January 15, 2021 6 min read
Opinions expressed by Entrepreneur contributors are their own.
Social media was supposed to plateau in 2020, at least that was all the experts said, then came Covid-19, and those predictions went out the window. About 51% of US social media users had considerably increased their social media use by mid-2020, according to eMarketer, and this was just the precursor to the increased acceptance and use of social shopping.
Social Shopping is a process that allows social media users to buy products on social media platforms without ever having to leave. This means that brands can sell directly on their handles and pages instead of just advertising and redirecting traffic to their websites.
The first indicator of how major social shopping is poised to become is how many social media platforms are innovating their own system of social shopping and encouraging in-app purchases.
Facebook’s Social Shopping Evolution
Facebook has already put in a lot of work to turn their Facebook Pages into shops over the years. This feature allows brands with active pages to sell directly on the platform. This, in tandem with the Facebook Marketplace, which already enables peer-to-peer.
Recent statistics show that 15% of Facebook’s almost 3 billion users use Facebook to shop. This is a massive uptick from just three years ago, and it reveals a considerably greater comfort level amongst social media users towards social shopping.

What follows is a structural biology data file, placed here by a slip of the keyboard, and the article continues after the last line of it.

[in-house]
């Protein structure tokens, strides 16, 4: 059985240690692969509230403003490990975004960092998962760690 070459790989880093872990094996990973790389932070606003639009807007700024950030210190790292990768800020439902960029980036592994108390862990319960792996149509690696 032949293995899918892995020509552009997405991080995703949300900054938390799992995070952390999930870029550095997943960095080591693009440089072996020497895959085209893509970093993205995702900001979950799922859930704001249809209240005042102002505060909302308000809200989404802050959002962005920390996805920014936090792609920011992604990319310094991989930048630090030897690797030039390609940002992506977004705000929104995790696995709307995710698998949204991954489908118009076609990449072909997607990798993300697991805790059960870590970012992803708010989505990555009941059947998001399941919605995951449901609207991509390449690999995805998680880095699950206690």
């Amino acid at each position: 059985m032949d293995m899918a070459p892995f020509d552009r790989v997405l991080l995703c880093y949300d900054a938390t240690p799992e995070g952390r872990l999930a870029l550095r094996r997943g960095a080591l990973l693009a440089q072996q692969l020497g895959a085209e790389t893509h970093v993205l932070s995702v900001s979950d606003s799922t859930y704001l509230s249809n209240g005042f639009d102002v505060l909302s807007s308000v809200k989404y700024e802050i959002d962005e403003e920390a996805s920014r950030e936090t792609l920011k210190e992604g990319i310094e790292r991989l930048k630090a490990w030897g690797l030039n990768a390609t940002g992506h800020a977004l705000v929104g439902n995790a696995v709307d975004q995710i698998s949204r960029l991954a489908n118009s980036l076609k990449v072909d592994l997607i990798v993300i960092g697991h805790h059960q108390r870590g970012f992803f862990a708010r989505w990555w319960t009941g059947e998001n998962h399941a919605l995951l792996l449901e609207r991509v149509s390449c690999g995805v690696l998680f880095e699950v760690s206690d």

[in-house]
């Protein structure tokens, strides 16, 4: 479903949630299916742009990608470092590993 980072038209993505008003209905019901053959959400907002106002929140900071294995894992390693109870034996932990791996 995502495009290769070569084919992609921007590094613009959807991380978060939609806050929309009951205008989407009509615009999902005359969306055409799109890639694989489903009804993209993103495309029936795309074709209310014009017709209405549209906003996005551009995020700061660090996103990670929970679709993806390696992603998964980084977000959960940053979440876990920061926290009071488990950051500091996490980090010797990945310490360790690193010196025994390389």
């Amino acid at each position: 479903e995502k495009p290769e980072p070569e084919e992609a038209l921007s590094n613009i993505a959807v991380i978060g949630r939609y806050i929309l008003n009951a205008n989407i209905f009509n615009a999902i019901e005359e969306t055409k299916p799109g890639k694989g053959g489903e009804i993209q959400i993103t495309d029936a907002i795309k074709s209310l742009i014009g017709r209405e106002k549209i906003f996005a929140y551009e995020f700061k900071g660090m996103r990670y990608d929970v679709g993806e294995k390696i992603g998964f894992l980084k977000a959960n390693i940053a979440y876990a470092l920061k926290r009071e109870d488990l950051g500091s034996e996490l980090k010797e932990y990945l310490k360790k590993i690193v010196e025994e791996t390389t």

Building on this obvious comfort, Facebook recently launched its Instant Experience feature. Facebook describes this new feature (formerly known as Canvas) as built to “capture the audience’s entire attention with engaging videos, and photos, enabling them to swipe through carousels, tilt to pan and explore lifestyle images with tagged products-all in a single ad.”
The selling point is the ability to click on tagged products and proceed to purchase.
Instagram’s Social Shopping Evolution
Instagram is clearly the largest visual social media platform, but that doesn’t mean that they aren’t feeling the competition from Tiktok.
Instagram rolled out its Instagram Checkout feature in May 2019. This feature allowed a select few brands to receive payment in-app from users. They have since made that feature available to all eligible businesses within the US alone.
Buoyed by Tiktok’s relentless growth and influence in the eCommerce space, Instagram started experimenting with Live Shopping sometime back in October and have now announced their final system with the Instagram Shopping in Reels a few days ago on December 11th, 2020. This system gives direct competition to Tiktok’s Shippable Reels.
This exciting new feature allows both businesses and content creators to tag products on their reels. The tags reveal a “View Product” prompt on shoppable reels or a “Branded Content” prompt, which Influencers use for transparency when working with brands to promote their products.
The tags could lead straight to the product and enable direct purchase or to an off-app site.
It is easy to predict this new feature’s success based on the already enthusiastic level of commercial activity already on Instagram and especially during the pandemic.